I kept thinking. ‘Why have we come all this way? Why would we put ourselves in a position to be robbed? What the hell are we doing?’
My crying woke Jeff up and he stayed up with me until 5am, before we both fell back to sleep. At 9:30, breakfast and coffee helped get me upright because we had a busy day ahead.
Linda met us and took us, first to register at the town hall. Armed with that paper and some hastily taken passport photos from the train station (not my best face day – Jeff looked like he just got off a Tahitian vacation, damn him!), we went to immigration and applied for our long term visa. The visa they give you at the consulate in LA is only for 3 months. The long term one is applied for here. It will take 3 weeks to get the card and then we’re good to go. But they gave me a white piece of paper that is more precious than gold.
We need the immigration paper to get internet. What?! Yes, you heard that right. The internet provider wants our immigration paper to decide if we’re really staying in Spain long term – we have a long term lease on a flat – and then they’ll give us internet (maybe next week). This is my first ‘I don’t get it.’ But we have to do it, so we did.
I was a little woozy, standing in line with the other immigrants, but we did it all before noon. Then we decided to truly unpack – headed back to the apartment to face the bags again, get organized (I always feel better after I make a list), make a list of what we need urgently, and headed out to do some shopping. There is a place about 5 miles out of town that has everything. It’s like a giant shopping city. To call it a ‘mall’ is to diminish what this area truly is. It’s massive!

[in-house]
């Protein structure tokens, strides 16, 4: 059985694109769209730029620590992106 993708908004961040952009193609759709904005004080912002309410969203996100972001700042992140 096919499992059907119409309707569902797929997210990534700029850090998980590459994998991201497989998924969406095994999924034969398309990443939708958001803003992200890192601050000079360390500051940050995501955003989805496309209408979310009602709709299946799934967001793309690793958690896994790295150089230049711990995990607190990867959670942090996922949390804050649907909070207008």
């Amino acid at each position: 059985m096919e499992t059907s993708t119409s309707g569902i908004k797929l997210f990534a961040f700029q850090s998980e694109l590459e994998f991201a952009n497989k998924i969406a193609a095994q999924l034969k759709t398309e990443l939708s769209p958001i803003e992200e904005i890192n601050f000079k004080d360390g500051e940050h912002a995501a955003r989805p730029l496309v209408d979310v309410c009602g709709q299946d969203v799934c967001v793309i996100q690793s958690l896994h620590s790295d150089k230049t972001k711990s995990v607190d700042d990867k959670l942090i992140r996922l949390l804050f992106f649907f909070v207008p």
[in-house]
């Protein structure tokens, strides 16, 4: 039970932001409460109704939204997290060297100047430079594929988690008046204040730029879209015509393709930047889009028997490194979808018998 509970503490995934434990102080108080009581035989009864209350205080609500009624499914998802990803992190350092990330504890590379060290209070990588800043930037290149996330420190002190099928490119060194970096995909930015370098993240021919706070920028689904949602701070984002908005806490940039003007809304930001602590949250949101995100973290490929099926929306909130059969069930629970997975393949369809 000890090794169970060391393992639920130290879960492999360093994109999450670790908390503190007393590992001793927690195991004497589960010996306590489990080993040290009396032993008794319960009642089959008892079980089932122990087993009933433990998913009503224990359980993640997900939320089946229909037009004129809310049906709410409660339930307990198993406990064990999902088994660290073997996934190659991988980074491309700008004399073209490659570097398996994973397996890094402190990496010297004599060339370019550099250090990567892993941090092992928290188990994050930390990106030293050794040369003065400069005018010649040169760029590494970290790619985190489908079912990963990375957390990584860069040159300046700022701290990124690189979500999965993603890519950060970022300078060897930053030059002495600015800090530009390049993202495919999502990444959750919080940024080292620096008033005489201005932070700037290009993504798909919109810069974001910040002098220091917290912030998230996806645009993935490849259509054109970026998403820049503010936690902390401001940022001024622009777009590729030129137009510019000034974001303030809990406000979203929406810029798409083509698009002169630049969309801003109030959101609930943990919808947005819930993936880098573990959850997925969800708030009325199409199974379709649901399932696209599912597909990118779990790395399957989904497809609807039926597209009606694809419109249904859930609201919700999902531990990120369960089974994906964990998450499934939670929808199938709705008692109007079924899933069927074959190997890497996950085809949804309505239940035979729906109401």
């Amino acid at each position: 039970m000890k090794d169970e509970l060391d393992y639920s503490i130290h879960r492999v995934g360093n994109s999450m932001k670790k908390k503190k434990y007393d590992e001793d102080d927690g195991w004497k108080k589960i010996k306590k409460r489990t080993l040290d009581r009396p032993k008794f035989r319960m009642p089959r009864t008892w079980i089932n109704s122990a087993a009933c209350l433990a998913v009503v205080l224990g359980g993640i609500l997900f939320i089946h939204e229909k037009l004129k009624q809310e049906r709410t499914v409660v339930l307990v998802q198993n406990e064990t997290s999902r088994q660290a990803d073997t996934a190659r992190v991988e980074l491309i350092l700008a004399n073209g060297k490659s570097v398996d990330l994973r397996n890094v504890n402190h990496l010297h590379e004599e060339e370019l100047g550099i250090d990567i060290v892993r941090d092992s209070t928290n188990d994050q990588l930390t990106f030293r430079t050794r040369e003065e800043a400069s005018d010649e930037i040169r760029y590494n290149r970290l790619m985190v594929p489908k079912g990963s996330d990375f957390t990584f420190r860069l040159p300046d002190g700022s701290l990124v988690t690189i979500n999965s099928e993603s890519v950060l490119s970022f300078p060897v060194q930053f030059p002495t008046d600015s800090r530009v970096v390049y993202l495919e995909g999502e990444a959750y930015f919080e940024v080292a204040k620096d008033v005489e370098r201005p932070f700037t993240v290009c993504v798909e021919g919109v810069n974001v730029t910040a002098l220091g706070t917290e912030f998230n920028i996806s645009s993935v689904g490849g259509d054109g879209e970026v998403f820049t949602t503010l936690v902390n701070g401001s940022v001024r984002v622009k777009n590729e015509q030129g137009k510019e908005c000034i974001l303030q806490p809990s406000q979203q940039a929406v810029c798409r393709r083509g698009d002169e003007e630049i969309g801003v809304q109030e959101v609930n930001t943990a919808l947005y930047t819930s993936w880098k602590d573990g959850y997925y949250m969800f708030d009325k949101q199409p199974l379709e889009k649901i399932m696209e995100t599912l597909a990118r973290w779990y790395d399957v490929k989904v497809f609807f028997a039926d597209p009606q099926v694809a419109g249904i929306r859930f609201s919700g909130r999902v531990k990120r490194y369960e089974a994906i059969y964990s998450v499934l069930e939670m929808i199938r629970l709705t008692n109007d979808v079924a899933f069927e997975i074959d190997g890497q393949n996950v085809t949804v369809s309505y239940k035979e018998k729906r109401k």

So 4 hours later, and tomorrow they deliver a bed, refrigerator, desk, desk chair (for Jeff), kitchen table and chairs and a few other things. We bought bedding and pillows and kitchen items that will not be coming on the boat in a few months, and we carried them home.
‘Shopping City’ as I’ve dubbed it, has a bus that takes you from the city center out to the big shopping area. IKEA runs it and if you become a ‘Family’ member, it’s free. So we did and actually ate at IKEA before coming back. Free cafe con leche. I’ve never enjoyed a meal more in my life,. Not the fanciest restaurant could compete with it today.
‘IKEA with no sleep, low blood sugar, and after 35 hour day we had yesterday? You’re a brave man.’ I said to Jeff, on the verge of tears for most of our wander through the maze.
‘No. You’ll feel better once we’re settled. We just need to bite the bullet.’
He’s right, and tomorrow – after booking us into the hotel again tonight – we will start to feel like we’re making strides to settle in. So far, we’ve only been yelled at 3 times today for doing things wrong. A bus driver, immigration person, a stranger. We have no idea what they said to us, and that’s a good thing. Perhaps, learning Spanish should be put off for a few weeks, until I feel less fragile. When I wake up and I know where I am and how to get to the bathroom. That’s when I’ll be OK being screamed at in a language I kind of understand.